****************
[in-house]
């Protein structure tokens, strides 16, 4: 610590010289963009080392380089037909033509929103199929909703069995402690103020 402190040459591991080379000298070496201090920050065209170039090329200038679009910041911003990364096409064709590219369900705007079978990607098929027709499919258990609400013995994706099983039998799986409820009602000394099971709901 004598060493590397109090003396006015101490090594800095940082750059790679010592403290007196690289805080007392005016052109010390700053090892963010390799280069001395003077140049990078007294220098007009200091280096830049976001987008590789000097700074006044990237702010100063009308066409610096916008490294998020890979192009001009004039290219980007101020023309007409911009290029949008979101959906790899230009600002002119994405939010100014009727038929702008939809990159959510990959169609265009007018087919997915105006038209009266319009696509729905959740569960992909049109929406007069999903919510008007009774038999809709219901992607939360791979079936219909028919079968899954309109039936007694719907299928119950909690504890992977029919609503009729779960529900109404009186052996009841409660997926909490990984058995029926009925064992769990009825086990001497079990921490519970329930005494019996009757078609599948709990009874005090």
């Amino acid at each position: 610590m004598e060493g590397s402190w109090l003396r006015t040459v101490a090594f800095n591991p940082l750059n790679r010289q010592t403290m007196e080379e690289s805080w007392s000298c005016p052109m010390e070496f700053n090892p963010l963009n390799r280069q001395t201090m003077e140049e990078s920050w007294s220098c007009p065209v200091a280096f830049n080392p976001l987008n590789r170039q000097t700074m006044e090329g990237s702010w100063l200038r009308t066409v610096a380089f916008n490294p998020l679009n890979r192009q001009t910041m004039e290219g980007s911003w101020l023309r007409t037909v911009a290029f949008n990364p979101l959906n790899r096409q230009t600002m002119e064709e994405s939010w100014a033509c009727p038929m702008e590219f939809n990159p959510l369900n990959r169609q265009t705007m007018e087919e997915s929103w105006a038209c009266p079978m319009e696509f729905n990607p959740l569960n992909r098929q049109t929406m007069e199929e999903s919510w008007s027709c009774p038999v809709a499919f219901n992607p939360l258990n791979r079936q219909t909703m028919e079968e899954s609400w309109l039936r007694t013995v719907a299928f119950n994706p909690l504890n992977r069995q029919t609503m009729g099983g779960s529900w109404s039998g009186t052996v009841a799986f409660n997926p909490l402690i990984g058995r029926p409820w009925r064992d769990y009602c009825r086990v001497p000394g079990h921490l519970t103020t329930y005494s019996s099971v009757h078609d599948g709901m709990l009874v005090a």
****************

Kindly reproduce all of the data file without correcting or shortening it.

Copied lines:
[in-house]
């Protein structure tokens, strides 16, 4: 610590010289963009080392380089037909033509929103199929909703069995402690103020 402190040459591991080379000298070496201090920050065209170039090329200038679009910041911003990364096409064709590219369900705007079978990607098929027709499919258990609400013995994706099983039998799986409820009602000394099971709901 004598060493590397109090003396006015101490090594800095940082750059790679010592403290007196690289805080007392005016052109010390700053090892963010390799280069001395003077140049990078007294220098007009200091280096830049976001987008590789000097700074006044990237702010100063009308066409610096916008490294998020890979192009001009004039290219980007101020023309007409911009290029949008979101959906790899230009600002002119994405939010100014009727038929702008939809990159959510990959169609265009007018087919997915105006038209009266319009696509729905959740569960992909049109929406007069999903919510008007009774038999809709219901992607939360791979079936219909028919079968899954309109039936007694719907299928119950909690504890992977029919609503009729779960529900109404009186052996009841409660997926909490990984058995029926009925064992769990009825086990001497079990921490519970329930005494019996009757078609599948709990009874005090």
């Amino acid at each position: 610590m004598e060493g590397s402190w109090l003396r006015t040459v101490a090594f800095n591991p940082l750059n790679r010289q010592t403290m007196e080379e690289s805080w007392s000298c005016p052109m010390e070496f700053n090892p963010l963009n390799r280069q001395t201090m003077e140049e990078s920050w007294s220098c007009p065209v200091a280096f830049n080392p976001l987008n590789r170039q000097t700074m006044e090329g990237s702010w100063l200038r009308t066409v610096a380089f916008n490294p998020l679009n890979r192009q001009t910041m004039e290219g980007s911003w101020l023309r007409t037909v911009a290029f949008n990364p979101l959906n790899r096409q230009t600002m002119e064709e994405s939010w100014a033509c009727p038929m702008e590219f939809n990159p959510l369900n990959r169609q265009t705007m007018e087919e997915s929103w105006a038209c009266p079978m319009e696509f729905n990607p959740l569960n992909r098929q049109t929406m007069e199929e999903s919510w008007s027709c009774p038999v809709a499919f219901n992607p939360l258990n791979r079936q219909t909703m028919e079968e899954s609400w309109l039936r007694t013995v719907a299928f119950n994706p909690l504890n992977r069995q029919t609503m009729g099983g779960s529900w109404s039998g009186t052996v009841a799986f409660n997926p909490l402690i990984g058995r029926p409820w009925r064992d769990y009602c009825r086990v001497p000394g079990h921490l519970t103020t329930y005494s019996s099971v009757h078609d599948g709901m709990l009874v005090a």